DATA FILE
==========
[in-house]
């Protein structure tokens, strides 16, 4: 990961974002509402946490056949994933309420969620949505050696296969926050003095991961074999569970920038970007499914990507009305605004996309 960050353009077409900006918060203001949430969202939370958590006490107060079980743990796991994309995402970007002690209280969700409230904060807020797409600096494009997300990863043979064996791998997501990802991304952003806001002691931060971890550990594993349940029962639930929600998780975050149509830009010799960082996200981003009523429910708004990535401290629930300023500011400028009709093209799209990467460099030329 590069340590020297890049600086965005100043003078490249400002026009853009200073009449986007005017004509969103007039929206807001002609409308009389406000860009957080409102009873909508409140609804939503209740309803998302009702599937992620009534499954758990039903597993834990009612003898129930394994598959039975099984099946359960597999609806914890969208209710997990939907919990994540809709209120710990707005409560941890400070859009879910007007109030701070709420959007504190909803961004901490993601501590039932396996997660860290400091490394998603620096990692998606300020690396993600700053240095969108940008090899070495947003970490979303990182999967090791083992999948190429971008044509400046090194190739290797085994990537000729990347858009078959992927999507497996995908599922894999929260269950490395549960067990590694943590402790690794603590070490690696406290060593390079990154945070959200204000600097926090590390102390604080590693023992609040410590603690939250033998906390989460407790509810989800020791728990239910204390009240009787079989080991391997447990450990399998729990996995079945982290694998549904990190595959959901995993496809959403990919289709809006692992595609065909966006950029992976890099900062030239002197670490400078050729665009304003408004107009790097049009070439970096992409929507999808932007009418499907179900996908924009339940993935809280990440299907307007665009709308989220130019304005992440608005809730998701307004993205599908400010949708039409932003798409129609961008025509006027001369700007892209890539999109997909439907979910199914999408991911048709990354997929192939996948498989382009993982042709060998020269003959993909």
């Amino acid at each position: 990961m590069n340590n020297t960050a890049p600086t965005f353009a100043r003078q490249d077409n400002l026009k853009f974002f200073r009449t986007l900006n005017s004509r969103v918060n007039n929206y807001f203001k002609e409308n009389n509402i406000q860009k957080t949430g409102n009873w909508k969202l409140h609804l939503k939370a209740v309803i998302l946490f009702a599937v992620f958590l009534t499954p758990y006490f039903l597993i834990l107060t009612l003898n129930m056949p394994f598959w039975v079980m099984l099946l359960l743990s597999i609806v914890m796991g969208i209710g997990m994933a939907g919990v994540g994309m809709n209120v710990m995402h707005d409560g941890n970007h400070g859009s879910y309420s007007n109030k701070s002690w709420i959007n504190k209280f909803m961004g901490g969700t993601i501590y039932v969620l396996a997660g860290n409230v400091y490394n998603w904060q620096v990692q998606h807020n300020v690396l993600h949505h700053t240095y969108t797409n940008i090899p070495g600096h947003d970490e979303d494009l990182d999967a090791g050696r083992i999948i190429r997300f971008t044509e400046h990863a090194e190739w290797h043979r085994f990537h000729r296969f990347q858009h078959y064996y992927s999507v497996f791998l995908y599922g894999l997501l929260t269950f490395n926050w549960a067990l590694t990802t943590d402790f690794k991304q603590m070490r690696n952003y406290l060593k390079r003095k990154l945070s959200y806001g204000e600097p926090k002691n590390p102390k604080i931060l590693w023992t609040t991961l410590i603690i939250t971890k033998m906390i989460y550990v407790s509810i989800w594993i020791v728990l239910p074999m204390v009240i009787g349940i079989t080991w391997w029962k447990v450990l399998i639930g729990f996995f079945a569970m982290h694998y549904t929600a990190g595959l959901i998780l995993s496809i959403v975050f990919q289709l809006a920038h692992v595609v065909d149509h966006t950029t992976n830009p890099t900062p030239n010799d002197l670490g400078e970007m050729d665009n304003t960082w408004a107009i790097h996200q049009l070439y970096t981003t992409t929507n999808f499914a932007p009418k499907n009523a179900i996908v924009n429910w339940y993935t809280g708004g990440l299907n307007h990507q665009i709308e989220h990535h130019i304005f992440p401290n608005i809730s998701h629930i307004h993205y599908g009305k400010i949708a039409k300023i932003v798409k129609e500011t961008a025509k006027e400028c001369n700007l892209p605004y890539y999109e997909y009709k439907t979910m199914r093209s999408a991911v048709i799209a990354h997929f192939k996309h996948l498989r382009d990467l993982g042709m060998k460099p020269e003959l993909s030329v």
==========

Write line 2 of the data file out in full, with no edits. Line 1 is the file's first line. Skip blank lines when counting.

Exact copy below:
């Protein structure tokens, strides 16, 4: 990961974002509402946490056949994933309420969620949505050696296969926050003095991961074999569970920038970007499914990507009305605004996309 960050353009077409900006918060203001949430969202939370958590006490107060079980743990796991994309995402970007002690209280969700409230904060807020797409600096494009997300990863043979064996791998997501990802991304952003806001002691931060971890550990594993349940029962639930929600998780975050149509830009010799960082996200981003009523429910708004990535401290629930300023500011400028009709093209799209990467460099030329 590069340590020297890049600086965005100043003078490249400002026009853009200073009449986007005017004509969103007039929206807001002609409308009389406000860009957080409102009873909508409140609804939503209740309803998302009702599937992620009534499954758990039903597993834990009612003898129930394994598959039975099984099946359960597999609806914890969208209710997990939907919990994540809709209120710990707005409560941890400070859009879910007007109030701070709420959007504190909803961004901490993601501590039932396996997660860290400091490394998603620096990692998606300020690396993600700053240095969108940008090899070495947003970490979303990182999967090791083992999948190429971008044509400046090194190739290797085994990537000729990347858009078959992927999507497996995908599922894999929260269950490395549960067990590694943590402790690794603590070490690696406290060593390079990154945070959200204000600097926090590390102390604080590693023992609040410590603690939250033998906390989460407790509810989800020791728990239910204390009240009787079989080991391997447990450990399998729990996995079945982290694998549904990190595959959901995993496809959403990919289709809006692992595609065909966006950029992976890099900062030239002197670490400078050729665009304003408004107009790097049009070439970096992409929507999808932007009418499907179900996908924009339940993935809280990440299907307007665009709308989220130019304005992440608005809730998701307004993205599908400010949708039409932003798409129609961008025509006027001369700007892209890539999109997909439907979910199914999408991911048709990354997929192939996948498989382009993982042709060998020269003959993909």